In the US T-Mobile calls it the “Nokia E73 Mode”.
If Hellman’s is the best you Americans know, then I can only feel sorry for you! Come to Europe, try European mayonaises. Thomy from Switzerland most of all, and quite a few other European brands (all of which are kosher) from Holland and Germany, are WAY better. 🙂
Thanks everyone. 🙂 I look forward to knowing more in a few days…. Nothing is final yet. If it all goes well maybe I’ll be there already before Purim.
Thanks! The job I’m being considered for (and pretty likely to get, I hope) has a salary of 1950 GBP monthly. I think that should be pretty decent out there for 2 people (no children yet)?
Thank you all!! I really appreciate your answers.
Thomy, the Swiss, is absolutely the best.
In Israel, Heinz is great (made in Spain, I think). Second choice is Shufersal’s home brand (made in Germany), also excellent – actually they share the 1st place.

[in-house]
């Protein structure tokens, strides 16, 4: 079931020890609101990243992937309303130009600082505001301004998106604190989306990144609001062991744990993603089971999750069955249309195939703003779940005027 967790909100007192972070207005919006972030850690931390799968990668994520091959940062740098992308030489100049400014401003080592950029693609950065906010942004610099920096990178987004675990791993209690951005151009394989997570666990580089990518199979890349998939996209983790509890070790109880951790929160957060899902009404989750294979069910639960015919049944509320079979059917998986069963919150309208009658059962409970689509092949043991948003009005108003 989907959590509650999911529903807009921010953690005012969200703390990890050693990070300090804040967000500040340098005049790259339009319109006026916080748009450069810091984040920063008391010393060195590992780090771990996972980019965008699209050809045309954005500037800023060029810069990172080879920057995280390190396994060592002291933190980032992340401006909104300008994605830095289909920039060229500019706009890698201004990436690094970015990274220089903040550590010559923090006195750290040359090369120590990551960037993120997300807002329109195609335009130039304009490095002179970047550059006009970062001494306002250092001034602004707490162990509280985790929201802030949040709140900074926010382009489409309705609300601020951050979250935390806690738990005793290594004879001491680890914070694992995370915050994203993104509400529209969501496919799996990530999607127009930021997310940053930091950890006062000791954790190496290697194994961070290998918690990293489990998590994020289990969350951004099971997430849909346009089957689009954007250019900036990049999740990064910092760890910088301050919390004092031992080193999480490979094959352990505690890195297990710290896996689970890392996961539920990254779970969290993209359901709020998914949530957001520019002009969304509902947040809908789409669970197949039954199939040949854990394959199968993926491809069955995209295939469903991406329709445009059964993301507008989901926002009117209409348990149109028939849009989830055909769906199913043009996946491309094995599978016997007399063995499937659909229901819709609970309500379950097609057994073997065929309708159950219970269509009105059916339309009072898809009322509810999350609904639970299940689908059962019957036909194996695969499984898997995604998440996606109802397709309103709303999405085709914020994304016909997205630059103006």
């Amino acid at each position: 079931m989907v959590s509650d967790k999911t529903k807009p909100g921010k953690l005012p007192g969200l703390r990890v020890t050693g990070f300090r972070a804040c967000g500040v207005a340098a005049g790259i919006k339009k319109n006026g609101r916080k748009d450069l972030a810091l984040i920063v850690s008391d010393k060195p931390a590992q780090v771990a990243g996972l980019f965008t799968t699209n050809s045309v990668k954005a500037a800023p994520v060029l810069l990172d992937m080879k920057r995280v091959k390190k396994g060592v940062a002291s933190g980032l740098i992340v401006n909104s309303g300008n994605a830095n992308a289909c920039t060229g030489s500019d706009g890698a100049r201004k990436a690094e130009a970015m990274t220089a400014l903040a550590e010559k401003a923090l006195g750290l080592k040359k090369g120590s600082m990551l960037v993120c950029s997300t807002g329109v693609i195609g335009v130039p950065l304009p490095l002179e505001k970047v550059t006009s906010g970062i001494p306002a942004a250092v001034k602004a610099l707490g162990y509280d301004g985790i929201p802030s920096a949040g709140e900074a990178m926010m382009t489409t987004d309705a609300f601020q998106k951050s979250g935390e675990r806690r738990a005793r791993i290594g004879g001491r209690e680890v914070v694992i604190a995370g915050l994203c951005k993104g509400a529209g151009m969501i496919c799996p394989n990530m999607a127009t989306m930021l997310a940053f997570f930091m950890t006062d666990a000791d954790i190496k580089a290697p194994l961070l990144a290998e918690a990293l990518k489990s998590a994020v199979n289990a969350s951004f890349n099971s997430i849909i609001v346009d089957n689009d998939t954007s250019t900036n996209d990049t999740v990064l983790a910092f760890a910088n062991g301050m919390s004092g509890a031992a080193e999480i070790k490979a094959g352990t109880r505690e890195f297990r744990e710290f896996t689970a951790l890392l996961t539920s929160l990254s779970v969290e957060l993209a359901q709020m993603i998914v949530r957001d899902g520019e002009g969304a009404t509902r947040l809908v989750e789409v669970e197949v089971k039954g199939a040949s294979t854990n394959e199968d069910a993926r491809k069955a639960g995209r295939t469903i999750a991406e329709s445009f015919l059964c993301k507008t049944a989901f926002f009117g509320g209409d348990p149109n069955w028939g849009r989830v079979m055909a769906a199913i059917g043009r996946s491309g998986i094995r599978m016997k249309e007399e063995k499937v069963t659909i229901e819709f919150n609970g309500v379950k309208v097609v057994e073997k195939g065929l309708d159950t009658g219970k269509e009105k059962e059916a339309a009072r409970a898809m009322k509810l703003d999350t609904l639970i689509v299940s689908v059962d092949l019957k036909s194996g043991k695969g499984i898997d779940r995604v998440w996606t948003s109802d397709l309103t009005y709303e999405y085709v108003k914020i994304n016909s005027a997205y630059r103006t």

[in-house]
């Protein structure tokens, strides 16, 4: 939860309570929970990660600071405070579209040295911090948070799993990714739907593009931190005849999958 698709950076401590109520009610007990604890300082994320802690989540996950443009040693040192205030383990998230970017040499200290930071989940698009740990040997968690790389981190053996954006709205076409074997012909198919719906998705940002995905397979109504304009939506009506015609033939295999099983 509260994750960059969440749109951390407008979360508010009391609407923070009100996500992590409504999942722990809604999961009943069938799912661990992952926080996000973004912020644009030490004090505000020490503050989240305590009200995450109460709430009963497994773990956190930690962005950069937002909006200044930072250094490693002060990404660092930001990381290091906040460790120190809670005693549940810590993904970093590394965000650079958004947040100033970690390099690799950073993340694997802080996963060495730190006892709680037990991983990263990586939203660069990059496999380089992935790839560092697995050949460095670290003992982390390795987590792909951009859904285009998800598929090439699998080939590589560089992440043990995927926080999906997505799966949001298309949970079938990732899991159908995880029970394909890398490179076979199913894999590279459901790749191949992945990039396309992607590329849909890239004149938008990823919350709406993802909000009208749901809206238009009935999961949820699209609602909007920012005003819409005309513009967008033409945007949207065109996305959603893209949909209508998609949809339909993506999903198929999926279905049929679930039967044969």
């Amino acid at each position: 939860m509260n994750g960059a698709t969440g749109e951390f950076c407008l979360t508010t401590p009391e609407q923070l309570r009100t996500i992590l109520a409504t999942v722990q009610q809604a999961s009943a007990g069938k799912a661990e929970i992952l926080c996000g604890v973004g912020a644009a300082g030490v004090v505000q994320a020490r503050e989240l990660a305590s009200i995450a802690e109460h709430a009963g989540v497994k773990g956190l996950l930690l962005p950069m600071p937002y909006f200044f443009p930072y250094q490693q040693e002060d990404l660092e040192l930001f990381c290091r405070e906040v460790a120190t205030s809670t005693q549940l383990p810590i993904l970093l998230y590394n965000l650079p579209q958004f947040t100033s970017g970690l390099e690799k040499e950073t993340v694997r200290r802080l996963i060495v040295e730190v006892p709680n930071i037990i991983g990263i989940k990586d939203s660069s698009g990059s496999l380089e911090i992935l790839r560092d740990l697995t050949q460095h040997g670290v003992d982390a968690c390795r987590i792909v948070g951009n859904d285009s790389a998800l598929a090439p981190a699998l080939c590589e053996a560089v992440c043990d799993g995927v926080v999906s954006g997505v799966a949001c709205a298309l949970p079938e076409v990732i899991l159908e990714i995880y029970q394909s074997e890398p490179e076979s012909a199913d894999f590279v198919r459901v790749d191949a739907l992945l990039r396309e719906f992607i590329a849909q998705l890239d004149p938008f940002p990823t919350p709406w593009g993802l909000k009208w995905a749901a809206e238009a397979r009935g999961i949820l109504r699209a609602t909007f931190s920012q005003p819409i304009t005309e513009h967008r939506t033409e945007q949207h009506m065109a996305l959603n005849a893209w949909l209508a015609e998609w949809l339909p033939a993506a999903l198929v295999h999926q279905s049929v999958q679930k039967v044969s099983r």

After that, at a VERY, VERY large distance, is Hellmans followed by the Israeli mayonaises (Talma-Shefa and the like) which are plain disgusting, the smell reminds of of anesthesia gas when I was a child and had surgery and got anesthesia by mask.
@Phyllis – I didn’t see many of them yet. Actually I haven’t watched a movie in a while.
After you get home from 10+ hours at work with almost no break time you need something to relax. And no a gemara won’t work. Last week I worked something like 60 hours….
* No place (little 2-room Israeli apartment).
* Israeli TV is not so great (censored myself here), as far as I know.
* Saves money (no need to pay yearly TV tax).
* Internet, no filter. I do not have a TV. I do have a NAS (network storage device) with 800 GB of movies and series on it, which me and my wife save there. I’m not sure of the exact numbers, but it may well exceed 1000. We have about 10 complete series downloaded (up to hundreds of episodes each), and hundreds of movies – comedy, action, horror, family, disaster, war – you name it.